I find the whole philosophy extremely off-putting and I don't know how it meshes with unschooling, when considering the philosophies in their truest forms.

post #35 of 44
I guess I would suggest that if the whole philosophy is something you completely disagree with, then perhaps a Waldorf-inspired unschooling thread might not be the best fit for you.

I find lots to take from both philosophies. We're not dogmatically Steiner (but I feel I need to be pretty well-versed in that precisely so that I can draw what I find fits and let go what does not). We're certainly not radical unschoolers (and there we have a philosophy that I completely disagree with...I think it is immensely harmful for emerging children). I do like a lot of what Holt has to say about protecting the curiosity and educational enthusiasm of children. I find this meshes well with the Steiner philosophy of protecting the childhood.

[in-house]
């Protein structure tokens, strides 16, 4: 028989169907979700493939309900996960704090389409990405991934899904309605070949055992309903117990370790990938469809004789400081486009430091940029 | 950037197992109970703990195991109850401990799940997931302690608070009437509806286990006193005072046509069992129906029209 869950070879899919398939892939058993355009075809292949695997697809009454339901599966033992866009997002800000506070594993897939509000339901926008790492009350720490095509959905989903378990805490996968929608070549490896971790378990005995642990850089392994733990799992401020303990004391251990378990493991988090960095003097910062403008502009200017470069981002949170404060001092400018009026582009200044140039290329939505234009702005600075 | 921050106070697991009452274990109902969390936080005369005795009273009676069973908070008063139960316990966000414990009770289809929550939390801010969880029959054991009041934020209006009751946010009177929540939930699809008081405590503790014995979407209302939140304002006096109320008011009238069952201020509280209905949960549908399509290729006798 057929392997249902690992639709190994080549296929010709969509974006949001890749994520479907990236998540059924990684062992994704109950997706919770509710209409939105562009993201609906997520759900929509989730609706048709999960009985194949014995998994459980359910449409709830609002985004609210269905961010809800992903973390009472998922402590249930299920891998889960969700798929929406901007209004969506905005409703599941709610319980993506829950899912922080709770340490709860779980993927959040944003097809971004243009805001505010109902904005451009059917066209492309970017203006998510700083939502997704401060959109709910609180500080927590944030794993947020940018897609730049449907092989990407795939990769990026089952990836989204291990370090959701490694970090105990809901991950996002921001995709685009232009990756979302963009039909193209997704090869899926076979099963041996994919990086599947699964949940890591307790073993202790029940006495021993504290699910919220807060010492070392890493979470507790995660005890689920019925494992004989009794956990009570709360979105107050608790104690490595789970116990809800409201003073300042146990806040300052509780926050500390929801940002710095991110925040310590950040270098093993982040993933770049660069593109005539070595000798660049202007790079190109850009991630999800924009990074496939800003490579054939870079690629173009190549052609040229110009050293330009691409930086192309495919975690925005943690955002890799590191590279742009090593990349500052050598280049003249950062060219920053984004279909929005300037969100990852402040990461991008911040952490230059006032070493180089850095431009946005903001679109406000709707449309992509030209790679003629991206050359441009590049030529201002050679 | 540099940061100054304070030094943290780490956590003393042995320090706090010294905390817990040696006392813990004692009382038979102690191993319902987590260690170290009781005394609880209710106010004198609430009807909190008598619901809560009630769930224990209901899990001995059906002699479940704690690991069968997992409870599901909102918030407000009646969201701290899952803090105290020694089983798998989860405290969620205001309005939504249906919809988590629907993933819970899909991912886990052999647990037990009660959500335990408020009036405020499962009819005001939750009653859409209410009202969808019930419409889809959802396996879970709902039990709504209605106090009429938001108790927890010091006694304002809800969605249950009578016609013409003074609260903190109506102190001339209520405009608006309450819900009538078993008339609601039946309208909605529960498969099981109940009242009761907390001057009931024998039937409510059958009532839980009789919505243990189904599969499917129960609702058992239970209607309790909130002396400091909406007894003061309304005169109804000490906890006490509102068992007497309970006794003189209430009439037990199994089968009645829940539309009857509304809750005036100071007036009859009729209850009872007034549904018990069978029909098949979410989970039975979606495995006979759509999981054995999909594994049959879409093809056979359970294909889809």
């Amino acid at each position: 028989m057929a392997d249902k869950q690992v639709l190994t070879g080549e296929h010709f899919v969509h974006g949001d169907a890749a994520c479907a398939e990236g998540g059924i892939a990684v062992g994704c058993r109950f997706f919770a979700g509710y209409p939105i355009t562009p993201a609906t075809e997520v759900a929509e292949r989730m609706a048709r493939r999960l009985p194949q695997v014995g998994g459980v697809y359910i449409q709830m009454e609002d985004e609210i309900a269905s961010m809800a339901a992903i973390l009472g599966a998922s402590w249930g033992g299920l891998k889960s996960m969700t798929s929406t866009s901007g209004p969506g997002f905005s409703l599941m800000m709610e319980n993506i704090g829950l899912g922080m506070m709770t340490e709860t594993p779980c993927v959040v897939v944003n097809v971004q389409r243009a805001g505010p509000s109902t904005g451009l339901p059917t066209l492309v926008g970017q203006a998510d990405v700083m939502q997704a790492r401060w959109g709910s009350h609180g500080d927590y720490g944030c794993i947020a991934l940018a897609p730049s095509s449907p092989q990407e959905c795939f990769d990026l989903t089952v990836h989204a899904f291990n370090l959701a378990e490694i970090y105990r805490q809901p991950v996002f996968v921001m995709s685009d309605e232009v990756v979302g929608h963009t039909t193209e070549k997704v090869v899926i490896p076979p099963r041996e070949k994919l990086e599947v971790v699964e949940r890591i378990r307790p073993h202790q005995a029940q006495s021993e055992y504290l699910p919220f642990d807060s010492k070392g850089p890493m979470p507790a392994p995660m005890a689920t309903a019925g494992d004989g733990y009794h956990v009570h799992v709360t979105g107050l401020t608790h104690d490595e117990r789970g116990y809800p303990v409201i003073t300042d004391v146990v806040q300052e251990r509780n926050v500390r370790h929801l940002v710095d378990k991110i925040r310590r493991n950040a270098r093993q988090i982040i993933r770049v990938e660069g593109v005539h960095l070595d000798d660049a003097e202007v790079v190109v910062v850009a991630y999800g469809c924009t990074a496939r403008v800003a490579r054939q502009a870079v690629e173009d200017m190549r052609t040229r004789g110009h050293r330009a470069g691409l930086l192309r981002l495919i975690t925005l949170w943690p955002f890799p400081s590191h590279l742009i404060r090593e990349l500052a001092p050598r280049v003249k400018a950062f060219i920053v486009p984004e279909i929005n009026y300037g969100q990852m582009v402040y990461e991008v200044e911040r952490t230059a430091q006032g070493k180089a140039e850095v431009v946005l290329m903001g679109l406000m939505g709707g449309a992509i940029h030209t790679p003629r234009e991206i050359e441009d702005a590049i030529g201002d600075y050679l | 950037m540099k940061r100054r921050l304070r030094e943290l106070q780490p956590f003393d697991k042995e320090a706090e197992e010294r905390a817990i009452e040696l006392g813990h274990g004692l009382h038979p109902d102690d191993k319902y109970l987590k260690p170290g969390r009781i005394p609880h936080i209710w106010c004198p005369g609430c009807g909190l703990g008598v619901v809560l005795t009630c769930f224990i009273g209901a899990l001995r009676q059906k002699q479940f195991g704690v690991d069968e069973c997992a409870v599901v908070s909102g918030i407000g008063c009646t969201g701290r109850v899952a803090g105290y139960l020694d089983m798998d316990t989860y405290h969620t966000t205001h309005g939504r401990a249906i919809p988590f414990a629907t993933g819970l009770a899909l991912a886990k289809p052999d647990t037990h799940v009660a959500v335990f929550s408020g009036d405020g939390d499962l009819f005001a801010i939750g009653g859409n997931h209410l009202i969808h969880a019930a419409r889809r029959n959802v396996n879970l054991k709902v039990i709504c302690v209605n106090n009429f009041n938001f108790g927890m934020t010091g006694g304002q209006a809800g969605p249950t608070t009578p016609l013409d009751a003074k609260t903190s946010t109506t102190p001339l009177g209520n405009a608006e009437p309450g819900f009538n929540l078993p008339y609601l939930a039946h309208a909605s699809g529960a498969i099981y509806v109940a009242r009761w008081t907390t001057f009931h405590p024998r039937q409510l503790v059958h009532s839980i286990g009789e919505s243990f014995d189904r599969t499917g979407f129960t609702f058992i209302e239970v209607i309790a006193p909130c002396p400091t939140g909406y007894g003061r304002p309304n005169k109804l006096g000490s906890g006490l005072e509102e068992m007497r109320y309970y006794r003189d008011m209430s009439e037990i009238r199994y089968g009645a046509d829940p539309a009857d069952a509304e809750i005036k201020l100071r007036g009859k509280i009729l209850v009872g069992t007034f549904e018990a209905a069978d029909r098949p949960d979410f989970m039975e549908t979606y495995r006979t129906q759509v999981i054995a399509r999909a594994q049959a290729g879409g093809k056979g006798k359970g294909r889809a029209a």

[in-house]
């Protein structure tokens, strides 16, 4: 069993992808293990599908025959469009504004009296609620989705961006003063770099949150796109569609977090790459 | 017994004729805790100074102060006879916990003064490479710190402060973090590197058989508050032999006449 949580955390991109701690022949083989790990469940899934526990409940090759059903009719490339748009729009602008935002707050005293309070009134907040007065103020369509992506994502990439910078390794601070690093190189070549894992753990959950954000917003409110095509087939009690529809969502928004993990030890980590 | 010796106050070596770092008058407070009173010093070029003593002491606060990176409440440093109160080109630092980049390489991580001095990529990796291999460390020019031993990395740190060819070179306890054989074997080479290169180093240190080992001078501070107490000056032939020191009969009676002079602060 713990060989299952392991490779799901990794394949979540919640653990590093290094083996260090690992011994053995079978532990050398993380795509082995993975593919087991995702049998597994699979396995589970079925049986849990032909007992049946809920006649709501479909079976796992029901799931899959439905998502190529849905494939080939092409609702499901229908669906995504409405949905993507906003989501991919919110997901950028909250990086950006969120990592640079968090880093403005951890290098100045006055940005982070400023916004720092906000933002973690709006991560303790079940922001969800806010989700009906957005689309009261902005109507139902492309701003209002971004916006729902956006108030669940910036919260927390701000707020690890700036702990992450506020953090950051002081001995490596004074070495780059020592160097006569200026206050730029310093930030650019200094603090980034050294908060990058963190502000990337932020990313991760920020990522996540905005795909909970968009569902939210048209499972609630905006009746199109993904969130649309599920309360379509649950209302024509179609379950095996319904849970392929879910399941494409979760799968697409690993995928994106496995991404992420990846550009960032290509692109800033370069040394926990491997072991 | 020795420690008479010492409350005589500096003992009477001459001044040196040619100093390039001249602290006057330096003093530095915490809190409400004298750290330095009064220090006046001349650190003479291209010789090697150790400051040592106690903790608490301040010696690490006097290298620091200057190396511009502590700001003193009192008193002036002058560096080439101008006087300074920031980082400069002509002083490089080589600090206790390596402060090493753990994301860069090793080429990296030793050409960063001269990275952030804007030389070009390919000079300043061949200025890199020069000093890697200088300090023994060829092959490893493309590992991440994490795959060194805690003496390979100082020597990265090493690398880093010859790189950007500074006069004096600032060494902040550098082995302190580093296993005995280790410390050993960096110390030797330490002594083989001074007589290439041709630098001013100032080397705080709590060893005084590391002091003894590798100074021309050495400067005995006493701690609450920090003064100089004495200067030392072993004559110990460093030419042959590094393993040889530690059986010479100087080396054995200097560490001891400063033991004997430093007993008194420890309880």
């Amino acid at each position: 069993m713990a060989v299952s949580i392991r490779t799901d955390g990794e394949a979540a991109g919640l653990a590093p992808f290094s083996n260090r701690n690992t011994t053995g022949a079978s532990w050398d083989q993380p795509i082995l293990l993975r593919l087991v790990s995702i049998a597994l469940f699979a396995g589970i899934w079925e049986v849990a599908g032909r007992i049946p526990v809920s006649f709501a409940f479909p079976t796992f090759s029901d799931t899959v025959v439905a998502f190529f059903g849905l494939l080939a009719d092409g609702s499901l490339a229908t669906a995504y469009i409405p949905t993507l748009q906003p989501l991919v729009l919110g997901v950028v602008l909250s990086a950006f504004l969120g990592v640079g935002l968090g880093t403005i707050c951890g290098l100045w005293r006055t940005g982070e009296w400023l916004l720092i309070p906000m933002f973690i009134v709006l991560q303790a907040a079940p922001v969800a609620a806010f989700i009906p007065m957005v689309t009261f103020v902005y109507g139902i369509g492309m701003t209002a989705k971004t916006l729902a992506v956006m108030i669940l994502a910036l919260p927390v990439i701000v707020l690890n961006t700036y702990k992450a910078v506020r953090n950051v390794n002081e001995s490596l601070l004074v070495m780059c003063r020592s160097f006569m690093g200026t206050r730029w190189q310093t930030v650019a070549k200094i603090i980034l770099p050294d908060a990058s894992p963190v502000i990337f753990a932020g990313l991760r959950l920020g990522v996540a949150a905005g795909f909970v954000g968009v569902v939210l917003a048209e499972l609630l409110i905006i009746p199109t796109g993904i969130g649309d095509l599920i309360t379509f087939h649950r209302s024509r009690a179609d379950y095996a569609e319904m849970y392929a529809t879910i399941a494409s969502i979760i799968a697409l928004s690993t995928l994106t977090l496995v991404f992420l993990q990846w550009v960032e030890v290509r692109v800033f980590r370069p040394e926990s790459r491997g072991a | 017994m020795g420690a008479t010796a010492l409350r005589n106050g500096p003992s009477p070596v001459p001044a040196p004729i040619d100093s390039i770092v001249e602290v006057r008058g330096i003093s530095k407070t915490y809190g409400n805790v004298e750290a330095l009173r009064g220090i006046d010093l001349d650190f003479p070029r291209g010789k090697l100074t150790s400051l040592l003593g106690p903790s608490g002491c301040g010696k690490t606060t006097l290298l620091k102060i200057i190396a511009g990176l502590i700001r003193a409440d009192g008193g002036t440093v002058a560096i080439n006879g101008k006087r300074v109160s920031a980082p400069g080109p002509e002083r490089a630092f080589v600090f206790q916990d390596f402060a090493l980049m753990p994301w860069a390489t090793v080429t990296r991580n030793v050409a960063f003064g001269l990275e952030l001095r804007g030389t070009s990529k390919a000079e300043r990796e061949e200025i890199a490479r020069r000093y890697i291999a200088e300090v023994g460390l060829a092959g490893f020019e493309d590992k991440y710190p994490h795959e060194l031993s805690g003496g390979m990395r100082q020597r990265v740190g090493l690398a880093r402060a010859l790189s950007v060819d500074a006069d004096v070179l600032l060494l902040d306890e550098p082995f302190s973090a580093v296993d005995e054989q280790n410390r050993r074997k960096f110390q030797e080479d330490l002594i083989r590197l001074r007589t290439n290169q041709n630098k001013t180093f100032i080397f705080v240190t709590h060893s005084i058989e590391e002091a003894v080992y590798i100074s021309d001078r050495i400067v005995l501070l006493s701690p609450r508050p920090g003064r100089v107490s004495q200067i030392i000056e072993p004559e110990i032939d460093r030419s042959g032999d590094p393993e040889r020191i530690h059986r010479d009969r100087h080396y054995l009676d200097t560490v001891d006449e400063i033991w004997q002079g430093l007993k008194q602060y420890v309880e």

I also manage to walk a middle ground for my family where I take my very important role of mother as guide to introduce my children to what I think is best at the time, but stay open to listen to what inspires and speaks to my kids. Waldorf schooling can be just as rigid as public schooling, but Waldorf homeschooling is very flexible, I find. At it's heart is the idea of rhythm, not schedule. My 6 year old isn't ready for first grade reading, but my next child, carried by his older brother's first grade work next year, may be ready at an earlier age.

I think people get all caught up in "The Philosophy", when I think Waldorf, and Steiner, once you get down to brass tacks, is mostly about honoring the child's individuality and fostering his freedom.